New York is the global center of commerce and the city that never sleeps. New Yorkers can enjoy four distinct seasons as well as wildlife.
The Census Bureau estimates that the population of New York City in 2015 was over 19.7 million people. This is a 2.2 percentage growth since the 2010 Census conducted in the city. The percentage of seniors age 65 and older in the city is 14.7. As residents continue to retire, this number will also increase in the coming years.
The city is made up of 51.5 percent females. When it comes to diversity, 70.4 percent of the population identify as white, 17.6 percent as black or African-American, 8.5 percent as Asian, and 1 percent as American Indian or Alaskan Native. 22.3 percent of New Yorkers were born in a foreign country and as many as 30.2 percent of households speak more than one language at home.
Similar to what is seen in other larger urban cities like Chicago, New York City has an urban heat island effect. The temperature in the industrialized areas tends to be slightly higher than the more open and rural areas in the city. New York experiences hot summers with no dry season. Hot summer days can average in the mid to high 80s while the average temperature during the winter months remain in the low 20s or teens.
Snowfall is a problem in New York, especially if the city receives more than average. With no place to “store” shoveled snow, parking can become an issue as well as narrowed roads due to the snow, causing traffic issues in an already overpopulated area. Heavy wet snow can pull down power lines causing residents to lose the ability to heat their homes during the cold temperatures.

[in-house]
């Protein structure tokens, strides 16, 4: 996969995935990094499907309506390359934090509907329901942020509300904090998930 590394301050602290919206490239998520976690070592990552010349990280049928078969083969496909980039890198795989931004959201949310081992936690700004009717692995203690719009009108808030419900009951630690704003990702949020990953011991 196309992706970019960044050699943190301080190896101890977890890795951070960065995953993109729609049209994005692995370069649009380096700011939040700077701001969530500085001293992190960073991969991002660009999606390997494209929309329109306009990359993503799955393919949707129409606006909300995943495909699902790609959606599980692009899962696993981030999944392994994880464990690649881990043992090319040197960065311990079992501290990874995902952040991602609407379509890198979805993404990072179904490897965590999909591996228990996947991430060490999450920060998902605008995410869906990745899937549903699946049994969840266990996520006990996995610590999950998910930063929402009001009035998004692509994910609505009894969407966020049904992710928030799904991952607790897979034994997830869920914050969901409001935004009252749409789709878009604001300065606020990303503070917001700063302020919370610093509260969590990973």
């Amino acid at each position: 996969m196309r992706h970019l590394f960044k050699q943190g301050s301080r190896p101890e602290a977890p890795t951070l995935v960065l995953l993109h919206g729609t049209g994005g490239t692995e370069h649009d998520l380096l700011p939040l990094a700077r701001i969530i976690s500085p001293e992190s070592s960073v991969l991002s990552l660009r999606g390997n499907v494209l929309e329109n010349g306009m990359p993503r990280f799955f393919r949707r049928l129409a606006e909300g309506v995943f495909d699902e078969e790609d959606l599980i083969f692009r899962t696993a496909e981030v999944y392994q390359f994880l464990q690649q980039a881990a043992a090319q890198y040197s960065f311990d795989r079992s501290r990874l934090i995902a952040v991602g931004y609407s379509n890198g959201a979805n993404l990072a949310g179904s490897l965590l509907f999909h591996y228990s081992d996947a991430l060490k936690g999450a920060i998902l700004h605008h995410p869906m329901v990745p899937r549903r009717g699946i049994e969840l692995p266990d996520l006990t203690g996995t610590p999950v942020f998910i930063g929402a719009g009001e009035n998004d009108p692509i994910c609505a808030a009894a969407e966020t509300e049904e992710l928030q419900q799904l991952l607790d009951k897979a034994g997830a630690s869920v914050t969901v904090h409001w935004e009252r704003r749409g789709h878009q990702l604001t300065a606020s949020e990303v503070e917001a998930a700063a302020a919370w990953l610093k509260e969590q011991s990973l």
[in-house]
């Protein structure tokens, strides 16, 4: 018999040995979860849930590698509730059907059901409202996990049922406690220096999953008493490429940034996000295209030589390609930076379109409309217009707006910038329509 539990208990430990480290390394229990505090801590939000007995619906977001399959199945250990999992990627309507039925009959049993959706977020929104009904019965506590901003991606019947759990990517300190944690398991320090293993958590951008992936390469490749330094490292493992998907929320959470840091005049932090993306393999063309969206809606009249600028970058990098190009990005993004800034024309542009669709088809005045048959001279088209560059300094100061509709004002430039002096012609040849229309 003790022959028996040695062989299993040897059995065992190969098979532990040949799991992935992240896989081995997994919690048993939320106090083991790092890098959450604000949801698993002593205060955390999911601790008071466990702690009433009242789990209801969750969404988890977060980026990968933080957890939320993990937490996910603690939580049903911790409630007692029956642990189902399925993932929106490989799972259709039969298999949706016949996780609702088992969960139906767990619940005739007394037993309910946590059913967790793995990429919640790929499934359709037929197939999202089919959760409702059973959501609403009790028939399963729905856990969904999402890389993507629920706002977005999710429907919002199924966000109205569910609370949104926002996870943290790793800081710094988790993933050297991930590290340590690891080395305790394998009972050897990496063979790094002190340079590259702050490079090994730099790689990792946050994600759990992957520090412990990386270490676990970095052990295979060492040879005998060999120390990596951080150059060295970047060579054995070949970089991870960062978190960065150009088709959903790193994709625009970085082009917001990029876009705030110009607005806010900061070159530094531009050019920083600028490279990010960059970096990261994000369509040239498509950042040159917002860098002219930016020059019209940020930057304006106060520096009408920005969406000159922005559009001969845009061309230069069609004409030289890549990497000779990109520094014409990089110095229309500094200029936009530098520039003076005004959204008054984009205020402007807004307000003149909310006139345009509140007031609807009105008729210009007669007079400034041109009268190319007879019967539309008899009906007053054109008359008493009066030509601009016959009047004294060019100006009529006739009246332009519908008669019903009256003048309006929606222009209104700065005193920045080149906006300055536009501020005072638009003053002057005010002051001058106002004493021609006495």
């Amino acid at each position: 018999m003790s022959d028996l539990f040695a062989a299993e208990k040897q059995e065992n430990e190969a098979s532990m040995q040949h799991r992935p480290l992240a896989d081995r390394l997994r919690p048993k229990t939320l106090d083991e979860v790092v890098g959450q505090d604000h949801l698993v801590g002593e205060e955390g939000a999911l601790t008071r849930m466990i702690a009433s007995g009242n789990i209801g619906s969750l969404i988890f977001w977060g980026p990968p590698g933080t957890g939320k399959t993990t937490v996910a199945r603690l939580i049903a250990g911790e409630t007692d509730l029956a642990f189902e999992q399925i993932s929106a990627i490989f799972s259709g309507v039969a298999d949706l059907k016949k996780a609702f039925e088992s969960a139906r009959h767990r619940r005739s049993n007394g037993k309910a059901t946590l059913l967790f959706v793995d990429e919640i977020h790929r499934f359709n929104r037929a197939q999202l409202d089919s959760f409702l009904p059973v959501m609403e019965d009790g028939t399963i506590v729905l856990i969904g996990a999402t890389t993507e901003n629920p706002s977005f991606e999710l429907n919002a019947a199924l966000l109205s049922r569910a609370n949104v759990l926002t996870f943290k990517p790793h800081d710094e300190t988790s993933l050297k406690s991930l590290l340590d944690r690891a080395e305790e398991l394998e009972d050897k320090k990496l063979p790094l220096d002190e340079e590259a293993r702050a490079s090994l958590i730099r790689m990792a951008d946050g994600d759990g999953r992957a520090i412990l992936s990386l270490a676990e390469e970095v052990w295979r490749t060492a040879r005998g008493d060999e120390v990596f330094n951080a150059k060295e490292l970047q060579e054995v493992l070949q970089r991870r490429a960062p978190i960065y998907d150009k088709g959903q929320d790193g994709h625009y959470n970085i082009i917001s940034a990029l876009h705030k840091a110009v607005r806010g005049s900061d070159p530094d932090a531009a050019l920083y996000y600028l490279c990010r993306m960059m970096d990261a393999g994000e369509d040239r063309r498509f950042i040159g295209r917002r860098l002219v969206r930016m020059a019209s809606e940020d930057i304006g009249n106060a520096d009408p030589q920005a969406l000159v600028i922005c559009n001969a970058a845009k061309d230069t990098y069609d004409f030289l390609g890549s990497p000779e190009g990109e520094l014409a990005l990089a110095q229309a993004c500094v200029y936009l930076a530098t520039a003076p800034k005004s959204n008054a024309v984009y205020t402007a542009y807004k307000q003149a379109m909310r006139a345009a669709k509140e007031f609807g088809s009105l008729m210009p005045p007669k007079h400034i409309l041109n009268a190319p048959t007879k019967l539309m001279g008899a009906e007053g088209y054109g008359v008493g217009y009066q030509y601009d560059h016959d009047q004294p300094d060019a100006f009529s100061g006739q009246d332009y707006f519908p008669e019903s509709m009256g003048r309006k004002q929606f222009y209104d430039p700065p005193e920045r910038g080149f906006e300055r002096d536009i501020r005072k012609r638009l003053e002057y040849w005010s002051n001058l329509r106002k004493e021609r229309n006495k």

It is advisable to be prepared in case of an emergency with an alternate heat source, if possible. Consider storing flashlights, gallons of water, and non-perishable foods in your home. You may want to store these items and extra blankets in your car in case of a travel ban, or if you find yourself stuck in a traffic jam due to the snow.
New York isn’t all buildings and business. The city is home to 150 species of trees and meadow flowers. You can find willow oaks, laurel magnolias, sweet gum, hickory, oak, chestnut, and maples, for example all over. Cattails are seen growing along the banks of the Hudson River. New York is home to several species of roses, the state flower.
As for wildlife, consider taking hikes through the Kazimiroff Nature Trail, the Blue Trail, or the Gerritsen Creek Nature Trail to see red-tailed hawks, owls, osprey, and reptiles and amphibians.
You can find several parks in the city with trails including Alley Pond Park. This park was formed by a glacier and showcases a sheet of ice left over from the glacial activity more than 15,000 years ago. It is the home to a diverse ecosystem and wildlife. Plus the park offers activities for families and senior programs.
Find assisted living in New York near you.